This is a lot more complicated than just deleting some hardcore porn from the site; over the past several years Tumblr has become a hub for communities and artists with more adult themes. This has largely been born out of the fact that adult content has been disallowed from other multimedia-focused social platforms. There are bans on nudity and sexual content on Instagram and Facebook, though Twitter has more relaxed standards.

Why now? The Tumblr app was removed from the iOS app store several weeks ago due to an issue with its content filtering that led the company to issue a statement. “We’re committed to helping build a safe online environment for all users, and we have a zero tolerance policy when it comes to media featuring child sexual exploitation and abuse,” the company had detailed. “We’re continuously assessing further steps we can take to improve and there is no higher priority for our team.”

We’ve reached out to Tumblr for further comment.

Update: In a blog post titled “A better, more positive Tumblr,” the company’s CEO Jeff D’Onofrio minimized claims that the content ban was related to recent issues surrounding child porn, and is instead intended to make the platform one “where more people feel comfortable expressing themselves.”

“As Tumblr continues to grow and evolve, and our understanding of our impact on our world becomes clearer, we have a responsibility to consider that impact across different age groups, demographics, cultures, and mindsets,” the post reads. “Bottom line: There are no shortage of sites on the internet that feature adult content. We will leave it to them and focus our efforts on creating the most welcoming environment possible for our community.”

The imminent “adult content” ban will not apply to media connected with breastfeeding, birth or more general “health-related situations” like surgery, according to the company.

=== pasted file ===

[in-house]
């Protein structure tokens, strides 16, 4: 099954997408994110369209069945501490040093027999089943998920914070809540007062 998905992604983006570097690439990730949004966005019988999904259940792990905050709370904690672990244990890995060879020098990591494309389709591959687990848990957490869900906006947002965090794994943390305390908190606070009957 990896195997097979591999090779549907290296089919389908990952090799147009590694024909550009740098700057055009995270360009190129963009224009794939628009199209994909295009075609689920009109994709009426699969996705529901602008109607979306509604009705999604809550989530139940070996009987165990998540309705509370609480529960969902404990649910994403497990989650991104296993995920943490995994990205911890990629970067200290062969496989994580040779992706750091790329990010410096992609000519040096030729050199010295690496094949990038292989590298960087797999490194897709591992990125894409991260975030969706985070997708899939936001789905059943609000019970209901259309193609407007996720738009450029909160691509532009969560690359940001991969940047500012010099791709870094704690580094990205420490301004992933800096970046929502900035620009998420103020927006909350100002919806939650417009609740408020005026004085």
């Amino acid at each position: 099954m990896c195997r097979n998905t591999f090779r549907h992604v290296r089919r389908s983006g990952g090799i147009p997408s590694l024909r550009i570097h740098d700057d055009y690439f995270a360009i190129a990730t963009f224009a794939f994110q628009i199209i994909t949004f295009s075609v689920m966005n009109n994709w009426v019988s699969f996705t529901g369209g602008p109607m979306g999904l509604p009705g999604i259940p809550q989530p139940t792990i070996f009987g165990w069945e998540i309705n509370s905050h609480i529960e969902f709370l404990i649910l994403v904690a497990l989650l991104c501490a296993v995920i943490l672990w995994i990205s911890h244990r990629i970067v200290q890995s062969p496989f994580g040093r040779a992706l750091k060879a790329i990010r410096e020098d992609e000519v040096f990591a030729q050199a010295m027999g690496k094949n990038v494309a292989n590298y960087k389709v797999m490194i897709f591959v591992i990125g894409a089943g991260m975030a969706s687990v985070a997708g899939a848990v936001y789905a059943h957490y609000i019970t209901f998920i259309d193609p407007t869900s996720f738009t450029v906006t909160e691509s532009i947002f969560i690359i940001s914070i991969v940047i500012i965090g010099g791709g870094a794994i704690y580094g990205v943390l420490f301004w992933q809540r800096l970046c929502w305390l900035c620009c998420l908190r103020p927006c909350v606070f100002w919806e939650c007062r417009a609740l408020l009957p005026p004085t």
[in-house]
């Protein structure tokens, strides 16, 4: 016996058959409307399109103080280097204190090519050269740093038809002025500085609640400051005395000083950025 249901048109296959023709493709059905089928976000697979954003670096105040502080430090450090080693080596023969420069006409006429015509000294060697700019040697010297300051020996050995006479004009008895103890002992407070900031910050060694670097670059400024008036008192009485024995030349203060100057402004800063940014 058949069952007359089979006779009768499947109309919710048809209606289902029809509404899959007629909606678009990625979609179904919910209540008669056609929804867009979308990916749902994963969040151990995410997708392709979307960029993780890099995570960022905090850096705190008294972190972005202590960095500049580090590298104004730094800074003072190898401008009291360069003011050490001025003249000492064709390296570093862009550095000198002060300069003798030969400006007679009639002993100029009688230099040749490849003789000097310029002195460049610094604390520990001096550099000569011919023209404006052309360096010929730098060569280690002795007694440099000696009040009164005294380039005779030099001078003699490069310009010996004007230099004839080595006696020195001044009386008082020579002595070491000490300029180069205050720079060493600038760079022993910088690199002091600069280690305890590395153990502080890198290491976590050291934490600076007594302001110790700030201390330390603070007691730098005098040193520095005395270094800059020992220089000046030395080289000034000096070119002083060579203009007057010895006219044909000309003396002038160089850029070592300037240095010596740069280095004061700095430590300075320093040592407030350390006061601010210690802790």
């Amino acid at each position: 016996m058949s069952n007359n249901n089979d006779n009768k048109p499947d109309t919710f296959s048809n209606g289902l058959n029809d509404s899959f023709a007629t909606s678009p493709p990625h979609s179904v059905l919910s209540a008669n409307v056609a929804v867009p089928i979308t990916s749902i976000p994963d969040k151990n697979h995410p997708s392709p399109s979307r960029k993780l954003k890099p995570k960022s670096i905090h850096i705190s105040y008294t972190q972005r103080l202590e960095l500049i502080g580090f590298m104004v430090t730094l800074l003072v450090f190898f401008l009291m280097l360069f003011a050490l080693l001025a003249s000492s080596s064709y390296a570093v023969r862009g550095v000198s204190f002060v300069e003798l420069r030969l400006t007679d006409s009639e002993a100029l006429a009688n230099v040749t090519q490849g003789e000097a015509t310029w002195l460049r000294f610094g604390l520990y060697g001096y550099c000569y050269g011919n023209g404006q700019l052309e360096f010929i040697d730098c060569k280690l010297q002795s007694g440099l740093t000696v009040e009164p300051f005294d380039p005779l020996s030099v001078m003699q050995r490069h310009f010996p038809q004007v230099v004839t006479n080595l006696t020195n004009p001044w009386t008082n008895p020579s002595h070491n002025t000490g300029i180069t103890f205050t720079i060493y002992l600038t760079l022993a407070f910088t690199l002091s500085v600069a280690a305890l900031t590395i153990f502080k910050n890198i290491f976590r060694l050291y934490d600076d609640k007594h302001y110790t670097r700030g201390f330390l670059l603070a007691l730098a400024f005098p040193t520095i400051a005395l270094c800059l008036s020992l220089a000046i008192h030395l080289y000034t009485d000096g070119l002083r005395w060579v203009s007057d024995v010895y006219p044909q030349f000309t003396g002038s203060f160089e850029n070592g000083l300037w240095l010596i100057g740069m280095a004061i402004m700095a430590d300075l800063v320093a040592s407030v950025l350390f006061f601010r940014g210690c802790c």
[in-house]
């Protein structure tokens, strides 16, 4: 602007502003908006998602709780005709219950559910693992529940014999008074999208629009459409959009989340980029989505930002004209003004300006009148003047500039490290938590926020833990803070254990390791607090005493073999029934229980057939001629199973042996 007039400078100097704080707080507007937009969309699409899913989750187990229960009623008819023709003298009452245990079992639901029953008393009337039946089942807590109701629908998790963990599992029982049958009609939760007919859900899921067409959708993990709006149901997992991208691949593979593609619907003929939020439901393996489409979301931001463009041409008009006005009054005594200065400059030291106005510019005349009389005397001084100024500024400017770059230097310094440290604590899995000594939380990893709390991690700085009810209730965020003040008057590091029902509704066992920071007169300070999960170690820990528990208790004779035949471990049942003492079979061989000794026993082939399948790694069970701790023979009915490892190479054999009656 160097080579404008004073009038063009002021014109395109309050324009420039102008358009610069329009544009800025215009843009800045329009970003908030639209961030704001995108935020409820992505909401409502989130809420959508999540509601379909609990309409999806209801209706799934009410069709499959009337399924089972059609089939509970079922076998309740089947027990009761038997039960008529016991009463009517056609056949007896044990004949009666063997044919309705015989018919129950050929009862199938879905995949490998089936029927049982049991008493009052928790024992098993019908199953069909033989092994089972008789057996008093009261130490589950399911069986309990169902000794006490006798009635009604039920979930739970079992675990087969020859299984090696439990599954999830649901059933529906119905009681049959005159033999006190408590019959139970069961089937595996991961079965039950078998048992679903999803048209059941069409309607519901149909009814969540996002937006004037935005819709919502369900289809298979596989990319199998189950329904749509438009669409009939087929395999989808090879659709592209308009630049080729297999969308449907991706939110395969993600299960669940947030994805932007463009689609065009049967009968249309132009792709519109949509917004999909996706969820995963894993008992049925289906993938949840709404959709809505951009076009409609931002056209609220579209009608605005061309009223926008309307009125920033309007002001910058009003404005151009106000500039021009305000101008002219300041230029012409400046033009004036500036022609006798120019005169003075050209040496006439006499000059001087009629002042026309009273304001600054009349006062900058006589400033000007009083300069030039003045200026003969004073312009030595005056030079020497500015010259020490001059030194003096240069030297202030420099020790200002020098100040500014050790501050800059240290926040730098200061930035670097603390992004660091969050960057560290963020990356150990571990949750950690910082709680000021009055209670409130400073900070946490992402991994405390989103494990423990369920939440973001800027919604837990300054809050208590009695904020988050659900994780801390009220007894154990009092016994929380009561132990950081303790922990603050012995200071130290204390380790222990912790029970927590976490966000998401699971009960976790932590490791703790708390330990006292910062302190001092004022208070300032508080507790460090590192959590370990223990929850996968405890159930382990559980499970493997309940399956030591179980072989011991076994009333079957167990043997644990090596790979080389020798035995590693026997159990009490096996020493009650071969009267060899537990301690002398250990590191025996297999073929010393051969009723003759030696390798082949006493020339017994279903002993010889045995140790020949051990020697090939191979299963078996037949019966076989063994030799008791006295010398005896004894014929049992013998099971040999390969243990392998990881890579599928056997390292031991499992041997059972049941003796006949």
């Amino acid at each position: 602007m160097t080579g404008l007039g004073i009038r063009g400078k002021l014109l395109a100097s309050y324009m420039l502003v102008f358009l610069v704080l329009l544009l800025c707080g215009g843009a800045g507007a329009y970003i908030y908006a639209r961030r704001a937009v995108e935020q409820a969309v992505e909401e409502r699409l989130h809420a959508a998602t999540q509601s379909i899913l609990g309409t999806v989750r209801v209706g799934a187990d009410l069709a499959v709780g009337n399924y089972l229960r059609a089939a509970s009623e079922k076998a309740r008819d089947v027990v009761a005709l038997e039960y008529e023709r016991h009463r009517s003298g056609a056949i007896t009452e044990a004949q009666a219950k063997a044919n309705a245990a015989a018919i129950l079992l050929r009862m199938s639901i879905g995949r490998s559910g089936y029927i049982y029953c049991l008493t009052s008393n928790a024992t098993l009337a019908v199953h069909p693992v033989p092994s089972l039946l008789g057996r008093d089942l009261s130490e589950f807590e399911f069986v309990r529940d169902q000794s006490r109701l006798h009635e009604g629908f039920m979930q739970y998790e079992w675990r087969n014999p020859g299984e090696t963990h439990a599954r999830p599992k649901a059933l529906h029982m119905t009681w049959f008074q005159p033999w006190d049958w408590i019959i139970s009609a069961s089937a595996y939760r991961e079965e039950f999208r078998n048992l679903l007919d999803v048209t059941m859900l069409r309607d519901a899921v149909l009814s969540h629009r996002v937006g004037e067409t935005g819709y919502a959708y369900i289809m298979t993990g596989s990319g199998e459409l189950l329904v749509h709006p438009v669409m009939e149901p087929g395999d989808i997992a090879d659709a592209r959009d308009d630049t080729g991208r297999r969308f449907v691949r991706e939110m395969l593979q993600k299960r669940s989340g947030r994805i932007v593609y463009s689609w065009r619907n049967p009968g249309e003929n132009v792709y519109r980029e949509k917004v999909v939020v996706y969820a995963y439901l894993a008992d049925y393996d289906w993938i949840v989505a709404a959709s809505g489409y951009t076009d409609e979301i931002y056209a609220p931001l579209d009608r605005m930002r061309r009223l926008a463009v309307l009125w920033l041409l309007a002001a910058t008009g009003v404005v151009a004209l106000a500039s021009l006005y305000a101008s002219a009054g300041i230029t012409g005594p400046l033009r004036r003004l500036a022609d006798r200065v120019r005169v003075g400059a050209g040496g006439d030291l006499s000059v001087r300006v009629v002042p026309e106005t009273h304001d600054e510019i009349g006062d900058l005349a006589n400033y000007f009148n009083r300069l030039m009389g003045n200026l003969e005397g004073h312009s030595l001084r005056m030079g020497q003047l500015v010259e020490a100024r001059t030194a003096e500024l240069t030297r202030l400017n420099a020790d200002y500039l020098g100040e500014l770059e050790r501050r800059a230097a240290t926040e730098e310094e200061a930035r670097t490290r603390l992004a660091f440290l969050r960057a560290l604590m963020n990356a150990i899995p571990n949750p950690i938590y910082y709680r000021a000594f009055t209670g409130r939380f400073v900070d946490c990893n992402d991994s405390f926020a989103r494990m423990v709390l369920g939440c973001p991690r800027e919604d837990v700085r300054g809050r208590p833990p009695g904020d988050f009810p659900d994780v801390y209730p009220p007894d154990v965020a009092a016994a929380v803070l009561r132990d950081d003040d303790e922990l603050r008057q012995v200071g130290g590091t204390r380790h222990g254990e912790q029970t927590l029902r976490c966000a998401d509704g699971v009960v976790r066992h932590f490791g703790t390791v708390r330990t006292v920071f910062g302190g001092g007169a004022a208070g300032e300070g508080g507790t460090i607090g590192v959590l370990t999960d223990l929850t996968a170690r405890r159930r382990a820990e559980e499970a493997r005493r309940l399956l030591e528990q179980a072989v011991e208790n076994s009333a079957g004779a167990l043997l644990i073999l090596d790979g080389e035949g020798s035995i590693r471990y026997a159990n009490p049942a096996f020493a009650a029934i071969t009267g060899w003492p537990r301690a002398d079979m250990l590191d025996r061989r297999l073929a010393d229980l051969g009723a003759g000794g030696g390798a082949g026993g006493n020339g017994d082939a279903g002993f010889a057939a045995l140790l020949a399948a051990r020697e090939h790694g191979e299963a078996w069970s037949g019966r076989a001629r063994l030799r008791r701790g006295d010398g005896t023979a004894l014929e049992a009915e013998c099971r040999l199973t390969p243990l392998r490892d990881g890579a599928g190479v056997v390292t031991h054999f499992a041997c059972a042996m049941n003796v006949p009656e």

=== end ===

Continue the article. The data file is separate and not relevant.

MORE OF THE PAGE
Tumblr is attempting to make aims to minimize the impact on the site’s artistic community as well, but this level of nuance is going to be incredibly difficult for them to enforce uniformly and will more than likely lead to a lot of frustrated users being told that their content does not qualify as “art.”

Tumblr is also looking to minimize impact on the more artistic storytelling, “such as erotica, nudity related to political or newsworthy speech, and nudity found in art, such as sculptures and illustrations, are also stuff that can be freely posted on Tumblr.”

I don’t know how much it needs to be reiterated that child porn is a major issue plaguing the web, but a blanket ban on adult content on a platform that has gathered so many creatives working with NSFW themes is undoubtedly going to be a pretty controversial decision for the company.


Social – TechCrunch


Facebook bans monetization of violence, porn, drugs, hate

September 13, 2017 No Comments

 Facebook wants content creators to earn money, but not at the expense of the family-friendly social network it’s built, or the integrity of its advertising clients. So today Facebook established formal rules for what kinds of content can’t be monetized with Branded Content, Instant Articles, and mid-roll video Ad Breaks. These include depictions of death or incendiary social… Read More
Social – TechCrunch


Female Marines group appeals to Sheryl Sandberg to fix Facebook’s revenge porn problem

April 14, 2017 No Comments

 A group of Marines is demanding that Facebook get a grip on the systemic harassment that plagues its female servicemembers. In a thorough, thoughtfully articulated letter, veteran and Not in My Marine Corps co-founder Erin Kirk-Cuomo calls for Sheryl Sandberg to take a personal interest in fighting the spread of nonconsensual photo sharing and gendered harassment on Facebook. Read More
Social – TechCrunch